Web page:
**... mathematical ideas originate in empirics, although the genealogy is sometimes long and obscure. But, once they are so conceived, the subject begins to live a peculiar life of its own and is better compared to a creative one, governed by almost entirely aesthetical motivations, than ... to an empirical science.**(von Neumann, in The Mathematician).*Commentary.*One of the few well-known quotes that seems to me exactly right and needs no further comment. Except that the whole essay is worth reading.**As a mathematical discipline travels far from its empirical source, or still more, if it is a second and third generation only indirectly inspired by ideas coming from "reality" ..... there is a grave danger that the subject will develop along the line of least resistance, that the stream, so far from its source, will separate into a multitude of insignificant branches, and that the discipline will become a disorganized mass of details and complexities.**(von Neumann, continuation of previous quote)*Commentary.*Again, exactly right and needs only one comment: that it is much easier to recognize this effect in other people's subjects than in one's own!-
**It is a truth universally acknowledged that almost all mathematicians are Platonists, at least when they are actually doing mathematics rather than philosophizing about it.**(Gerald B. Folland, in this 2010 article.)*Commentary.*Exactly. Surely we all view the Pythagorean theorem as an exact fact in a certain idealized world. -
**... most nonmathematicians who use mathematics .... are formalists. For them mathematics is the discipline of manipulating symbols according to certain sophisticated rules, and the external reality to which those symbols refer lies not in an abstract universe of sets but in the real-world phenomena that they are studying.**(Gerald B. Folland, continuation of previous quote)*Commentary.*As does the previous quote, this sounds right, though it would be interesting to seek evidence beyond a few quotations. -
**There are three types of mathematics;***pure*and*applied*are not amongst them.*Commentary.*This is a hobby-horse of mine which I shall develop at length elsewhere.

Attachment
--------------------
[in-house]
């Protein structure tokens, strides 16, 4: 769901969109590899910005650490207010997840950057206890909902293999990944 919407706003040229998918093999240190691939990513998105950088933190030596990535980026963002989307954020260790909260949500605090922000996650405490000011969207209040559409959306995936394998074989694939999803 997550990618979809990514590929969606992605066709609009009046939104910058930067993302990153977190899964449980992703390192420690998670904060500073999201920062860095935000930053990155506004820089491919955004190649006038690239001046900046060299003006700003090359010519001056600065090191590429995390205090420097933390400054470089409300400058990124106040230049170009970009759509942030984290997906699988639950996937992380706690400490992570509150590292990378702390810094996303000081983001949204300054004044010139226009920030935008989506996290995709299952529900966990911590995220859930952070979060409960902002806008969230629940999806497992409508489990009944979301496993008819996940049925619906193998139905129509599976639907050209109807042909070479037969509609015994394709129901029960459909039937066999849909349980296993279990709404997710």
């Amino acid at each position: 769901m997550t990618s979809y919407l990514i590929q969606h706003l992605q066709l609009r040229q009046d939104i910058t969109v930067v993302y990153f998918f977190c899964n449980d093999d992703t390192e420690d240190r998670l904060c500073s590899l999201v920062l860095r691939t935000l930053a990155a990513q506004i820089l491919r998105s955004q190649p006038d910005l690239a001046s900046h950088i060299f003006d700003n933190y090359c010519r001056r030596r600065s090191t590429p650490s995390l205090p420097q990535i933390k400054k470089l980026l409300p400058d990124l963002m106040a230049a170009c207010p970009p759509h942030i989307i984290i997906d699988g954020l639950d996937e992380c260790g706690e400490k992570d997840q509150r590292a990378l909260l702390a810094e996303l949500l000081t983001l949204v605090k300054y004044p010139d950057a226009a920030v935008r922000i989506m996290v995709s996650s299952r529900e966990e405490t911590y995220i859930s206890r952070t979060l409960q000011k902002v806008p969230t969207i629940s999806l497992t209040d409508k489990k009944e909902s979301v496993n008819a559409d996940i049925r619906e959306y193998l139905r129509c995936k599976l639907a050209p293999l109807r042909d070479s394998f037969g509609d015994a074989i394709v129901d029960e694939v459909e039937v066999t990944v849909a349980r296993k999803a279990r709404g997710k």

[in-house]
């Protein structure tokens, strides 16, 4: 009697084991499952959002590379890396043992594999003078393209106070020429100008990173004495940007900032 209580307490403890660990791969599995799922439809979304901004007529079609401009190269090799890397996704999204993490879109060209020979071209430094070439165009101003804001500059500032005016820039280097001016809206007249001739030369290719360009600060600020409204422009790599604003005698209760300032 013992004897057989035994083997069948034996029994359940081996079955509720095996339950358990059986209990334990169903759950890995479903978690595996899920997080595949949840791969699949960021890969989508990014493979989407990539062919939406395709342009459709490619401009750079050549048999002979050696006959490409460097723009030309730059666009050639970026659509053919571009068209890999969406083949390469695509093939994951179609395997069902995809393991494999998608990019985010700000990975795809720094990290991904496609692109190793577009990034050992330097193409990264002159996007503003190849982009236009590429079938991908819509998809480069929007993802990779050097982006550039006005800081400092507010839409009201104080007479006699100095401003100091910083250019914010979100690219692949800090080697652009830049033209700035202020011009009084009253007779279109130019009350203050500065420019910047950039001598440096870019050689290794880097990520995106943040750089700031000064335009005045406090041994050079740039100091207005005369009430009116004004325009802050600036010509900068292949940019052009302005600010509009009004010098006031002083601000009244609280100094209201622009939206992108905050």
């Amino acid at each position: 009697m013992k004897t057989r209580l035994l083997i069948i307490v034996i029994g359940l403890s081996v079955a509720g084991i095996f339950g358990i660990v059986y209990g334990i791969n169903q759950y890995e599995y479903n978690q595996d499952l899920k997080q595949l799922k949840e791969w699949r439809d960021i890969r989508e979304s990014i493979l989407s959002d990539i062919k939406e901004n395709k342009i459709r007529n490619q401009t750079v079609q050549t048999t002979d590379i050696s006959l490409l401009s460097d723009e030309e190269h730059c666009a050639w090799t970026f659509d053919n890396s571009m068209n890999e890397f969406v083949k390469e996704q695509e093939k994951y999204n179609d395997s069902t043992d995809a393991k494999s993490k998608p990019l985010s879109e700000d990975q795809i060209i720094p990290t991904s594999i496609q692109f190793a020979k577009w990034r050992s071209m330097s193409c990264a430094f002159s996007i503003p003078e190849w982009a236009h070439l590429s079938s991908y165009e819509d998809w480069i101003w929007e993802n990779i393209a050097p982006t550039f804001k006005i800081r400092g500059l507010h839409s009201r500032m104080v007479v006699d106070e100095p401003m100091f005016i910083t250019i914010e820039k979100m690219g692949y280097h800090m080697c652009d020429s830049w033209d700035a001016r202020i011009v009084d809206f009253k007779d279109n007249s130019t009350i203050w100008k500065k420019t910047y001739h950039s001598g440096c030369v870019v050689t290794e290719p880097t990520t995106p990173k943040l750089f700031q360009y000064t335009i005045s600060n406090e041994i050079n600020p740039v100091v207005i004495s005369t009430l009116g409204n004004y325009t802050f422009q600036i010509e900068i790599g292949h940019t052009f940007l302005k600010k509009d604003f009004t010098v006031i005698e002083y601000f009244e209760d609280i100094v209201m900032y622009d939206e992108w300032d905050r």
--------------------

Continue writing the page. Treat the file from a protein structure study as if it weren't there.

(i)*Theorem-proof mathematics*seems a much better name than*pure mathematics*for two reasons: (a) ``pure" refers to motivation, and it's perverse to name an academic discipine after the motivation of its practioners rather than what they actually do; (b) Areas such as computational complexity and much of mathematical economics are abstract theorem-proof mathematics just as are group theory and differential geometry, so why make an artificial distinction?

(ii) The opposite end of the spectrum is what I'll call*engaging quantitative aspects of the real world (QARW)*. Bottom-level quantitative descriptions of aspects of natural science, engineering, human society etc are the domains of their own academic disciplines. But then the analysis of mathematical models (to derive predictions to test experimentally), and the modern statistics paradigm "here's a lot of data -- what does it tell us?", are instances of the intellectually serious pursuit I am calling QARW mathematics, its distinguishing feature being the explicit connection with empirics. A glance at a typical applied mathematics journal shows that most of what's traditionally called "applied mathematics" does not fit this criterion.

(iii) Each of these two types of mathematics is "anchored", the former to the whole preexisting body of theorem-proof mathematics, and the latter to empirical verification in the real world. Inbetween is a third type of mathematics I call*unanchored*; for instance, someone invents a probability model, does some simulations to investigate its behavior, but doesn't get any feedback from real data. **Identifying "mathematics" as theorem-proof mathematics is like identifying "graphic art" with oil painting.***Commentary.*A corollary to the "three types of mathematics" comment.**The body of mathematical knowledge resides in two quite different places; in libraries and in mathematicians' heads.***Commentary.*To make an analogy, when you talk about "baseball" you might be thinking about

(i) what's in the record books -- Joe DiMaggo and all that

or (ii) tonight's MLB game, as perceived by players or spectators

or (iii) baseball outside of MLB.

Similarly, when people assert generalities about mathematics they might be thinking about

(i) known mathematics in books

or (ii) the process of doing mathematical research

or (iii) using known mathematics

and these are sufficiently different that I'm doubtful whether any non-trivial generality applies to all of them.**The metaphor of theorem-proof mathematics as a building is illuminating but not perfect.***Commentary.*It's a good metaphor in that new mathematics adds on to what's known, and that it's important for new work to be placed appropriately in relation to previous work. In this sense mathematics is an opposite of poetry (say), where each poem stands alone. On the other hand a building has an overall design and purpose; mathematics is a distributed evolving entity.-
**Seeing an astronomer using a telescope to observe a galaxy, no-one will confuse the telescope with the galaxy. Mathematics differs from science in that there is no clear distinction between the tools and the objects of study.***Commentary.*The thought is commonplace, but the telescope/galaxy analogy is crisper than other formulations I have seen.